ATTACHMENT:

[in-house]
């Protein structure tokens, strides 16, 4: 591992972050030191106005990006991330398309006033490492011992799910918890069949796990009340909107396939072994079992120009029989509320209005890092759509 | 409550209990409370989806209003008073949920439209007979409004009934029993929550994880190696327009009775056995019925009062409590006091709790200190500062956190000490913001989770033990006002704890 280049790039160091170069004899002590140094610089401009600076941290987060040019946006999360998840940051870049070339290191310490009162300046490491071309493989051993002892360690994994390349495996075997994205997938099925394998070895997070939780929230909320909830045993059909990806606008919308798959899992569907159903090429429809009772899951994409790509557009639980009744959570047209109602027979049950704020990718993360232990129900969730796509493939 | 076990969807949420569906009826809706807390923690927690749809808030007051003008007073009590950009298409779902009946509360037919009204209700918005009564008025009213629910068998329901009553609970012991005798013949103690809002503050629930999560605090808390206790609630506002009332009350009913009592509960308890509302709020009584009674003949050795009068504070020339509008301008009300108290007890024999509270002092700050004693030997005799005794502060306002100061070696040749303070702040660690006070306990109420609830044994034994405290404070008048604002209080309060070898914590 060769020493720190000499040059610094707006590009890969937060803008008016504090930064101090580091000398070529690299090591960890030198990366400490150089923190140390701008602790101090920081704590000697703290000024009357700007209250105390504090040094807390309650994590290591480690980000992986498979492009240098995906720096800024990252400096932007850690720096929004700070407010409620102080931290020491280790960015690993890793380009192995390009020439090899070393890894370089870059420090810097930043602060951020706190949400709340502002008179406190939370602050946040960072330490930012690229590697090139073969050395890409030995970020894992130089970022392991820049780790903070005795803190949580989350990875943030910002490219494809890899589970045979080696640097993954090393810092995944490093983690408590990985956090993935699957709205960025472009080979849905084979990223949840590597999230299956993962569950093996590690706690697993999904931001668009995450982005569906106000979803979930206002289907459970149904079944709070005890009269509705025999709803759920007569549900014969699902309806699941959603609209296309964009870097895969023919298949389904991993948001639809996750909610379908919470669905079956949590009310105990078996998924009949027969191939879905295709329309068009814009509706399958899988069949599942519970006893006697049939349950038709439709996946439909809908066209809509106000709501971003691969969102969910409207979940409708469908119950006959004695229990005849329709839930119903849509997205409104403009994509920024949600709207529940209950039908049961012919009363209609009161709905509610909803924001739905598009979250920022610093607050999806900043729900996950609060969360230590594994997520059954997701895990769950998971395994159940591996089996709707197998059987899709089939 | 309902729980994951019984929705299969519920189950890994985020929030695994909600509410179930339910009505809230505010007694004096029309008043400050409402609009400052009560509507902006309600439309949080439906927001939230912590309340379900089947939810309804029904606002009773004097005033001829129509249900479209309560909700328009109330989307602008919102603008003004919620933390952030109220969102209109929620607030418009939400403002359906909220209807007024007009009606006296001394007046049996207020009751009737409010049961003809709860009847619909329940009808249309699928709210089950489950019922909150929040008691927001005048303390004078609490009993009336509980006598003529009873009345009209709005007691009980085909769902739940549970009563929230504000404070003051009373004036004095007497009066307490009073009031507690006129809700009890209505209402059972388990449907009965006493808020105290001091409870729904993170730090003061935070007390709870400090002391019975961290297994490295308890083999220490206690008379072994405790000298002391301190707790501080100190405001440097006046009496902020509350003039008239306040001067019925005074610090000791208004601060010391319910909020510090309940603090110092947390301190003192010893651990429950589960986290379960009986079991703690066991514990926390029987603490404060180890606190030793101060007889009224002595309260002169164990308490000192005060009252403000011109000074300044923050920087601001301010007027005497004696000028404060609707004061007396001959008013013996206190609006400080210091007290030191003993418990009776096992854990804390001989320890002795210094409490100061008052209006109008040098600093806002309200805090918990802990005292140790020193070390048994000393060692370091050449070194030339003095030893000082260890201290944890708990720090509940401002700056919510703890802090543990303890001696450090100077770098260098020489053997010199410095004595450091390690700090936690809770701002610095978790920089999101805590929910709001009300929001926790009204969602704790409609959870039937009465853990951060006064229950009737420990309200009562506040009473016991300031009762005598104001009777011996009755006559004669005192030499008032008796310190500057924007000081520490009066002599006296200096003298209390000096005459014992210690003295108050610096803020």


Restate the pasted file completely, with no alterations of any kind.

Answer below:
[in-house]
């Protein structure tokens, strides 16, 4: 591992972050030191106005990006991330398309006033490492011992799910918890069949796990009340909107396939072994079992120009029989509320209005890092759509 | 409550209990409370989806209003008073949920439209007979409004009934029993929550994880190696327009009775056995019925009062409590006091709790200190500062956190000490913001989770033990006002704890 280049790039160091170069004899002590140094610089401009600076941290987060040019946006999360998840940051870049070339290191310490009162300046490491071309493989051993002892360690994994390349495996075997994205997938099925394998070895997070939780929230909320909830045993059909990806606008919308798959899992569907159903090429429809009772899951994409790509557009639980009744959570047209109602027979049950704020990718993360232990129900969730796509493939 | 076990969807949420569906009826809706807390923690927690749809808030007051003008007073009590950009298409779902009946509360037919009204209700918005009564008025009213629910068998329901009553609970012991005798013949103690809002503050629930999560605090808390206790609630506002009332009350009913009592509960308890509302709020009584009674003949050795009068504070020339509008301008009300108290007890024999509270002092700050004693030997005799005794502060306002100061070696040749303070702040660690006070306990109420609830044994034994405290404070008048604002209080309060070898914590 060769020493720190000499040059610094707006590009890969937060803008008016504090930064101090580091000398070529690299090591960890030198990366400490150089923190140390701008602790101090920081704590000697703290000024009357700007209250105390504090040094807390309650994590290591480690980000992986498979492009240098995906720096800024990252400096932007850690720096929004700070407010409620102080931290020491280790960015690993890793380009192995390009020439090899070393890894370089870059420090810097930043602060951020706190949400709340502002008179406190939370602050946040960072330490930012690229590697090139073969050395890409030995970020894992130089970022392991820049780790903070005795803190949580989350990875943030910002490219494809890899589970045979080696640097993954090393810092995944490093983690408590990985956090993935699957709205960025472009080979849905084979990223949840590597999230299956993962569950093996590690706690697993999904931001668009995450982005569906106000979803979930206002289907459970149904079944709070005890009269509705025999709803759920007569549900014969699902309806699941959603609209296309964009870097895969023919298949389904991993948001639809996750909610379908919470669905079956949590009310105990078996998924009949027969191939879905295709329309068009814009509706399958899988069949599942519970006893006697049939349950038709439709996946439909809908066209809509106000709501971003691969969102969910409207979940409708469908119950006959004695229990005849329709839930119903849509997205409104403009994509920024949600709207529940209950039908049961012919009363209609009161709905509610909803924001739905598009979250920022610093607050999806900043729900996950609060969360230590594994997520059954997701895990769950998971395994159940591996089996709707197998059987899709089939 | 309902729980994951019984929705299969519920189950890994985020929030695994909600509410179930339910009505809230505010007694004096029309008043400050409402609009400052009560509507902006309600439309949080439906927001939230912590309340379900089947939810309804029904606002009773004097005033001829129509249900479209309560909700328009109330989307602008919102603008003004919620933390952030109220969102209109929620607030418009939400403002359906909220209807007024007009009606006296001394007046049996207020009751009737409010049961003809709860009847619909329940009808249309699928709210089950489950019922909150929040008691927001005048303390004078609490009993009336509980006598003529009873009345009209709005007691009980085909769902739940549970009563929230504000404070003051009373004036004095007497009066307490009073009031507690006129809700009890209505209402059972388990449907009965006493808020105290001091409870729904993170730090003061935070007390709870400090002391019975961290297994490295308890083999220490206690008379072994405790000298002391301190707790501080100190405001440097006046009496902020509350003039008239306040001067019925005074610090000791208004601060010391319910909020510090309940603090110092947390301190003192010893651990429950589960986290379960009986079991703690066991514990926390029987603490404060180890606190030793101060007889009224002595309260002169164990308490000192005060009252403000011109000074300044923050920087601001301010007027005497004696000028404060609707004061007396001959008013013996206190609006400080210091007290030191003993418990009776096992854990804390001989320890002795210094409490100061008052209006109008040098600093806002309200805090918990802990005292140790020193070390048994000393060692370091050449070194030339003095030893000082260890201290944890708990720090509940401002700056919510703890802090543990303890001696450090100077770098260098020489053997010199410095004595450091390690700090936690809770701002610095978790920089999101805590929910709001009300929001926790009204969602704790409609959870039937009465853990951060006064229950009737420990309200009562506040009473016991300031009762005598104001009777011996009755006559004669005192030499008032008796310190500057924007000081520490009066002599006296200096003298209390000096005459014992210690003295108050610096803020």